==========Thorson, Episode 2 — Movie Night
“Who’s not like what?” Lucy whispers, sitting up straight, dislodging my arm from around her shoulder.
The cool air where her warmth had been seemed a perfect echo of my disappointment.
“What?” ‘Yeah, brilliant repartee, Thorson. Are you trying to convince her you’re an idiot?’ flitted through my mind. I’m not sure why the voice in the back of my head always sounds like my best friend, Luca, but it does. Maybe because we’ve been inseparable longer than I can remember? Well, except for lately. Lately I’d been spending a lot more time with Lucy. Which brought me back to my brilliant repartee. Sigh.
“Who’s not like what?” she asks again, and is shushed at by someone three rows below us. She leans in close, her lips nearly brushing my ear, and the warm breath does odd things to my heart rate, and my anatomy. “That’s the sixth or seventh time you’ve said ‘He’s not like that!’ Who’s not like what?” she repeated for the third time.
“Oh.” ‘Idiot. She’s sure you’re an idiot. Say something.’ “Thor.” I manage to say, gesturing at the Hamilton’s movie screen, where “Thor: The Dark World” was currently flickering. The Hamilton is the local second run movie house, and this weekend they were showing a double-bill of “Thor” and “Thor: The Dark World”. I’d seen them both, several times. Surprise, right? But having seen them, I could concentrate on better things, like Lucy’s warmth.
“Of course he is. He’s just like he was in the first movie.”
I turn toward her. “That’s just it. Both got it wrong. He’s not like that. Not blonde and boy-scouty and slow and humorless! That’s not him at all!” This time, it’s my turn to be shushed.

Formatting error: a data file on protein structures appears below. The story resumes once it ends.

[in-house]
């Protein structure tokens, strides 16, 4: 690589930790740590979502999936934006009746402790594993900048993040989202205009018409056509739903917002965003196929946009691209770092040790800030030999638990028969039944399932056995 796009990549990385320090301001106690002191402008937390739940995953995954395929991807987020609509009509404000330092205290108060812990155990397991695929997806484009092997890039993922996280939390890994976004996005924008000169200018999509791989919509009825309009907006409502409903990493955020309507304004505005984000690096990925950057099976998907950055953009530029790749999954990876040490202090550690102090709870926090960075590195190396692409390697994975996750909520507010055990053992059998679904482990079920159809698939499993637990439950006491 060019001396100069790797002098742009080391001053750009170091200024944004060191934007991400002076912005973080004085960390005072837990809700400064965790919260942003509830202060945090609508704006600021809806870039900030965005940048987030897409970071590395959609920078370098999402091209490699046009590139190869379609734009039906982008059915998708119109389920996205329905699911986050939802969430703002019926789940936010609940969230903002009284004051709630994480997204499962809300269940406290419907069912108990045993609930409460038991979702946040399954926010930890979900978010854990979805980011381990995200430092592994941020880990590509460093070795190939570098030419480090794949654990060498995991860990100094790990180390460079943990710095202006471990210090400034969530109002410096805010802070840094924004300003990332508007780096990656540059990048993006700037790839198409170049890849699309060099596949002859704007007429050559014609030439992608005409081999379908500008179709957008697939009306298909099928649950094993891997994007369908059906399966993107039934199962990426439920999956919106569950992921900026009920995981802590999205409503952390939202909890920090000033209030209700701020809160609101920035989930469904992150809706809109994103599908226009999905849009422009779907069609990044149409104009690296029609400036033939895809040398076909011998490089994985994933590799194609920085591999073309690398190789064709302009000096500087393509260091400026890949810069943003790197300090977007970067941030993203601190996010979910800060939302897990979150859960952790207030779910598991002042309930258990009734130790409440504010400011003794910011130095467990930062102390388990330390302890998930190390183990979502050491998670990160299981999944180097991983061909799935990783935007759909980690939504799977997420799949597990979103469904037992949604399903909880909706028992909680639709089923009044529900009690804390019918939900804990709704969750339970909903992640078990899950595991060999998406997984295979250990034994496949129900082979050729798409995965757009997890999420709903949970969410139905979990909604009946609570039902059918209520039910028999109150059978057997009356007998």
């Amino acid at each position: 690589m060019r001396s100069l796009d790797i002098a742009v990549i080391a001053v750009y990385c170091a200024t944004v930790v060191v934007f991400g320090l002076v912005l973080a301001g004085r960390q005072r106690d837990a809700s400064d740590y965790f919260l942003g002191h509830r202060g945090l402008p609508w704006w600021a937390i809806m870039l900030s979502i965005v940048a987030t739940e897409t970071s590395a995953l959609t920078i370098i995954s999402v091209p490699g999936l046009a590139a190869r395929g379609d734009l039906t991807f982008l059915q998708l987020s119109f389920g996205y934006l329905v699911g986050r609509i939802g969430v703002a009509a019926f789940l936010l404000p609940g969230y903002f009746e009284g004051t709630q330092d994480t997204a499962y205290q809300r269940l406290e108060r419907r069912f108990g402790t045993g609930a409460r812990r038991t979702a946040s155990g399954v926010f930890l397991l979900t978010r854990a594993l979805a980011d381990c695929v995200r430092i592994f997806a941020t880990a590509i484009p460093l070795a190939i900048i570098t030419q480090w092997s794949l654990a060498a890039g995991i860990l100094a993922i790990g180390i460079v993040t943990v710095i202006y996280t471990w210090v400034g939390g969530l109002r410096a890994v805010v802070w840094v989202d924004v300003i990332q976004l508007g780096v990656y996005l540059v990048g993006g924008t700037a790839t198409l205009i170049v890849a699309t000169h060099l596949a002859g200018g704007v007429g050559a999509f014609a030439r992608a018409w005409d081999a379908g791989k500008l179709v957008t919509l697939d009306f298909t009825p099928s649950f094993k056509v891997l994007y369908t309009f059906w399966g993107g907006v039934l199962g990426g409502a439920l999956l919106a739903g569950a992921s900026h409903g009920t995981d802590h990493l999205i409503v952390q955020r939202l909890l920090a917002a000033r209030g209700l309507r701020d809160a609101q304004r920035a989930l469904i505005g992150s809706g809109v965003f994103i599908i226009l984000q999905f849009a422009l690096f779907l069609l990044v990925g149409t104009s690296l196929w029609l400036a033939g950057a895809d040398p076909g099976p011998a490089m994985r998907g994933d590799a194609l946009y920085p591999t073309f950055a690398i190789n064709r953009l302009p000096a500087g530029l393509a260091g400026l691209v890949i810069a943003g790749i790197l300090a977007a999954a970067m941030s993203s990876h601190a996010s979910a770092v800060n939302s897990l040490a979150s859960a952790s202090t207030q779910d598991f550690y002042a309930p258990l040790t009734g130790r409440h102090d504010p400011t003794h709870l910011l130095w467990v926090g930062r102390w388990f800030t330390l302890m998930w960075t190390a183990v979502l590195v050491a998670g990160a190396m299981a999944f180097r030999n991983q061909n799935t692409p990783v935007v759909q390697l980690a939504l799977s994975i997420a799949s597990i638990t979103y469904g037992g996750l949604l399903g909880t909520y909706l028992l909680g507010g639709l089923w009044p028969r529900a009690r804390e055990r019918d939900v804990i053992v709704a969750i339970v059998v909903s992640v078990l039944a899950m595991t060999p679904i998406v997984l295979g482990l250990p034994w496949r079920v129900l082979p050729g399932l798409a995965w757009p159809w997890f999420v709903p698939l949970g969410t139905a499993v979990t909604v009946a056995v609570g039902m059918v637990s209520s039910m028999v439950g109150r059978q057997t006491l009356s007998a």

“What’s he like, then?” The screen’s flickering makes Lucy’s eyes dance, and make her lips smile, and disappear, and smile again.
“Well,” I start, unsure how to continue, or even if I should. Mom’s been telling me to keep my mouth shut about my dad my entire life, but I can tell Lucy what he’s like, without telling her how I know.
“Yeah, he’s big. But he’s a red-head, not blonde. And he’s the original slacker god. He partied with the best of ‘em, could drink anyone under the table. Once he drank from a magical horn connected to the ocean, and changed the tides! And he was known for his justice — he sits at the base of Yggdrasil to hear the cases of the Nine Worlds, and settle them fairly. And he makes jokes all the time. Bad ones, but still, jokes.”
Apparently, my voice had risen a little during my defense, because I got shushed again. Closer this time. Or was it a shush? No, not a shush, something more like, well, like harsh breathing. Coming from the opposite side of me from Lucy.
That’s when the stench hit me, and I panicked a little. Draugar!
Draugar, as I’m sure you know, are the Norse answer to the undead. Yep, Nordic zombies. And not the cool, smart, sexy iZombie zombies either. Reanimated corpses, complete with rotting flesh. Also, impossible to kill, being already dead, and nearly impossible to destroy. Iron to slow ‘em down, decapitation to stop them for a bit, fire to turn ‘em into ash, and then scatter the ash at sea, so they don’t pull themselves back together.
Gods damn it. I had no iron, nothing sharper than my wit (‘Hah!’ says Luca, ‘A dull blade at best!’) and hello, we’re in a movie theater, fire’s a really bad idea. They don’t even let you yell it here, let alone use it.
“Lucy,” I say, clearly. “Stay behind me, and get out the other end of the row. Even if I don’t follow you, keep going. I’ll meet you at my house as soon as I can.”
“Sean, what’s wrong?” she asked, but I could tell by the volume that she was moving, and in the right direction. When the gods handed out brains, they gave Lucy a double dose. In fact, she may have gotten my allotment, because I stayed where I was, to fight a Draugar with my bare hands.